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Top 10 Foods to Lower Your Blood Pressure

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Can food help our blood pressure? Well, if food can raise blood pressure, it can also lower it. Poor nutrition is a major risk factor for hypertension. But the good news is that there are delicious ways to support healthy blood pressure.

Let me share my favorite 10 foods to optimize blood pressure.

1. Salmon

Salmon, sardines and anchovy are cardioprotective because they contain high levels of two essential omega-3 fatty acids: EPA and DHA. Research has shown that these omega 3 fats can lower blood pressure by activating the pathways for vasodilation1. Vasodilation is critical as it relaxes the blood vessels and increases blood flow. Omega 3 fats are also linked to lowering systemic inflammation2, which protects the heart and benefits blood pressure.

Sardines and anchovy are about the only time I eat added sodium in my diet. Sodium is linked to high blood pressure. Keep your potassium consumption high (see #2) and sodium intake low. Click here for my favorite place to buy seafood online.

2. Leafy Greens

There are a variety of leafy green vegetables that are good for heart health. Leafy greens are filled with potassium, magnesium and other vitamins and minerals. Potassium has been shown to relax blood vessels and lower blood pressure, which subsequently lowers the risk of stroke, heart attack and other cardiovascular events3.

Fresh fruits and vegetables are a great, natural source of potassium. When purchasing vegetables, be sure to avoid those in canned form as they are high in sodium and can negatively affect blood pressure. Fresh is best, but frozen is okay. As always, be sure to purchase organic, leafy greens.

Having trouble getting your greens in daily? No worries. Try our Daily Greens. Works very well with #3.

3. Beets

Beets contain naturally high levels of nitrate, which gets converted to nitric oxide in the body. Nitric oxide is one of the best compounds for your heart. Nitric oxide is good for blood pressure because it dilates and relaxes the blood vessels and ultimately reduces the pressure of blood against the blood vessel walls. Overall, beets help to support healthy blood flow and blood pressure. They also contain antioxidants which help to fight off harmful molecules in the body and protect the cells from further damage.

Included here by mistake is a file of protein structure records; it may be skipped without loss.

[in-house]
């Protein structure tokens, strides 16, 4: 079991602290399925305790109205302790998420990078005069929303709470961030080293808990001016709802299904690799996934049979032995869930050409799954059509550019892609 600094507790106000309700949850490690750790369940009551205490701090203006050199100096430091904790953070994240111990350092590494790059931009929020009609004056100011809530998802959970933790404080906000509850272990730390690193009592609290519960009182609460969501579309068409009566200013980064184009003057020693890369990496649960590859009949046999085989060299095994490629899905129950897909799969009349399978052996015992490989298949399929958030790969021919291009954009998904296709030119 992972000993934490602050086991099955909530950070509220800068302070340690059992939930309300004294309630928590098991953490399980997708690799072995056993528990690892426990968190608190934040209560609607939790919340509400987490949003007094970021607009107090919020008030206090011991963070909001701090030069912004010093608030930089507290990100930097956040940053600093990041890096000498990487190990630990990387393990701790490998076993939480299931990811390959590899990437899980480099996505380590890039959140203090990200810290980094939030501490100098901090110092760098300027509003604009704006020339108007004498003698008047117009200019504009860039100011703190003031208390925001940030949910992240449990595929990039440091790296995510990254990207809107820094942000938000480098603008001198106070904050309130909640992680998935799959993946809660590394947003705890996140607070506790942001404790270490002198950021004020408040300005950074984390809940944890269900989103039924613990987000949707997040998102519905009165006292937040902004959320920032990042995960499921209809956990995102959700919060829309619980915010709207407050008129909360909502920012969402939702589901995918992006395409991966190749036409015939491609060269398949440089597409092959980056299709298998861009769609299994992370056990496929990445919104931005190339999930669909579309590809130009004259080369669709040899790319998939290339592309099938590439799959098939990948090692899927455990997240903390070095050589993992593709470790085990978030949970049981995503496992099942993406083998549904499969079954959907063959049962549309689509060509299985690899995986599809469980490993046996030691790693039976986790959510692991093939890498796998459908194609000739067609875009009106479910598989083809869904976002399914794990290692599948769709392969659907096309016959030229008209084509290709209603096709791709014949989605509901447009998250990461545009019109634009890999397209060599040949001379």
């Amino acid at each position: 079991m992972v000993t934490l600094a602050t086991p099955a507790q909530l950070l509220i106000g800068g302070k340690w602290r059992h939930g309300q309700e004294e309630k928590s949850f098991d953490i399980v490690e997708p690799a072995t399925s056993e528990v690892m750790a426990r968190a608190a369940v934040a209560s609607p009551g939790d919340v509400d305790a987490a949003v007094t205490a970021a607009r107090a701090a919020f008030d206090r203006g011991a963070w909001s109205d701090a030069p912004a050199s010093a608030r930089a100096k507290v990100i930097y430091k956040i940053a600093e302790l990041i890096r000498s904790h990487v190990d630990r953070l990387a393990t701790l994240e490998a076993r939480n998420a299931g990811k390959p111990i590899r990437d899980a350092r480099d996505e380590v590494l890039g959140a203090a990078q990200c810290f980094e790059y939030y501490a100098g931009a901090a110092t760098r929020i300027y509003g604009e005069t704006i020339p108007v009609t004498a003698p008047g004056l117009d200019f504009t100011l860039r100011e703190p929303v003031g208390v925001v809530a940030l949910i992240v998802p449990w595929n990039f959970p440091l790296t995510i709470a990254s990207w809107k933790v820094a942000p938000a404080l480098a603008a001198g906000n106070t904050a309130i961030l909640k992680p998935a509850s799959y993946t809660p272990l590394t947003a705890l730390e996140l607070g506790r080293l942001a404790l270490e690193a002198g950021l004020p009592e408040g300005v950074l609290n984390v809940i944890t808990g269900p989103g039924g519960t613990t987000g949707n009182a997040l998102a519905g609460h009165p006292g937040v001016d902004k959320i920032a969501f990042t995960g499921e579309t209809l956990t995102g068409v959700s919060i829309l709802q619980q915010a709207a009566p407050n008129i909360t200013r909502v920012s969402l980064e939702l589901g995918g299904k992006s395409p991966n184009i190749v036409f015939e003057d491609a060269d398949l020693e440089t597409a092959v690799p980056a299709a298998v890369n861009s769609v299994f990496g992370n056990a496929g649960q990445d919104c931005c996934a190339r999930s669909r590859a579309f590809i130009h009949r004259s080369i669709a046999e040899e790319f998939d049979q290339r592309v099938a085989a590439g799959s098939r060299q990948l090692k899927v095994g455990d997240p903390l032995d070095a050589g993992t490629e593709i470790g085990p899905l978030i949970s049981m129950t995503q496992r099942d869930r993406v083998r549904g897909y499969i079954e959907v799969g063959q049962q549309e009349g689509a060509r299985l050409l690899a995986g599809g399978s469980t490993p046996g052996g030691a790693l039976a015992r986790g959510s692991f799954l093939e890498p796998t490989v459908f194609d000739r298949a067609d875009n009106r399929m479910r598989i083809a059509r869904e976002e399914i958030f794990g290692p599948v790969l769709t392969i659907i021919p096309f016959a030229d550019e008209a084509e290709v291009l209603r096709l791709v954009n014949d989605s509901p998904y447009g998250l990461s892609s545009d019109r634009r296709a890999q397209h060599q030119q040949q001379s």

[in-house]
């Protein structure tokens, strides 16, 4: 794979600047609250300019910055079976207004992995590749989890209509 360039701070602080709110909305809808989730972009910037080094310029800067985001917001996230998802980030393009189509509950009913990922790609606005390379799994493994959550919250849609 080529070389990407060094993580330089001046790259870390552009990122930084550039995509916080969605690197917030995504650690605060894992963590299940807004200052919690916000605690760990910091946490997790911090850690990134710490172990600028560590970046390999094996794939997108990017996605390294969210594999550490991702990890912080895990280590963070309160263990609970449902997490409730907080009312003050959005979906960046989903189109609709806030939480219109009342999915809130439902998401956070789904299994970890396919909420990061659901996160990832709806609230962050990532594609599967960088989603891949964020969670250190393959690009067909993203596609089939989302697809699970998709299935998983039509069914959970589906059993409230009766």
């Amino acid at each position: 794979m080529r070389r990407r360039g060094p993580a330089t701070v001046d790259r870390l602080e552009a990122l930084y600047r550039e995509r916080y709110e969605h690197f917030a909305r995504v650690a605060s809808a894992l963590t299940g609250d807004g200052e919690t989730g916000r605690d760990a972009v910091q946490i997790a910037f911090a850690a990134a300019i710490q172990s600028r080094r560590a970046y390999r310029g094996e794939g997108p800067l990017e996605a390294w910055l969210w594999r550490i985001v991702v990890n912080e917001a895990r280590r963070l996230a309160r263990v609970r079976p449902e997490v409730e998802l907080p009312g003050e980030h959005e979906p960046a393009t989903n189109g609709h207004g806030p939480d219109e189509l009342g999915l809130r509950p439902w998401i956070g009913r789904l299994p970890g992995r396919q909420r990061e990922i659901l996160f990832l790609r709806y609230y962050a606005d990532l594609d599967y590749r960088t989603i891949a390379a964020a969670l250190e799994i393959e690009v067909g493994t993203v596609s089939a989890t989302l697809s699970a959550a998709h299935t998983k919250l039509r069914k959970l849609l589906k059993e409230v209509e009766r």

If you struggle to get beets in your diet or afraid of the mess, try our organic Heart Beet powder. Goes well with our Daily Greens.

4. Berries

Dark-colored berries are rich in plant pigments called flavonoids. These protective compounds, which give the berries their distinctive bright colors, also gives them some powerful heart-healthy effects. Research has shown that flavonoids can help to ward off cardiovascular events by lowering inflammation4, decreasing oxidative stress and even the detrimental oxidation of LDL particles5, which protects the integrity of blood vessels and contributes to healthy blood pressure.

Add some raspberries, strawberries, blueberries, or black berries into your diet. Check out your local farmers’ market this summer for fresh, organic, and local varieties rich in nutrients.

5. Avocados

Avocados are a SUPERfood. They are rich in the mineral potassium, which is essential to normal blood pressure regulation. They also contain a certain type of fat called monounsaturated fatty acids that can boost HDL, the healthy scavenging cholesterol type. Avocados have also been associated with lowering the small, dense form of LDL, which is cardioprotective. By helping to control blood lipid levels, avocados can aid in healthy blood vessel structure, which is imperative to healthy blood pressure.

Additionally, they contain high amounts of vitamin E. Vitamin E acts as an antioxidant to protect the heart’s cells from damage. Avocados are also anti-inflammatory due to the unique compounds they contain.

We like to think of the avocado as avocardio due it’s healthy effects on the heart.

6. Sweet Potatoes

Sweet potatoes contain relatively high amounts of vitamin C. Vitamin C has been shown to be associated with healthy blood pressure. Additionally, vitamin C can act as an antioxidant in the body to protect the heart cells from inflammation and damage, which contributes to hypertension.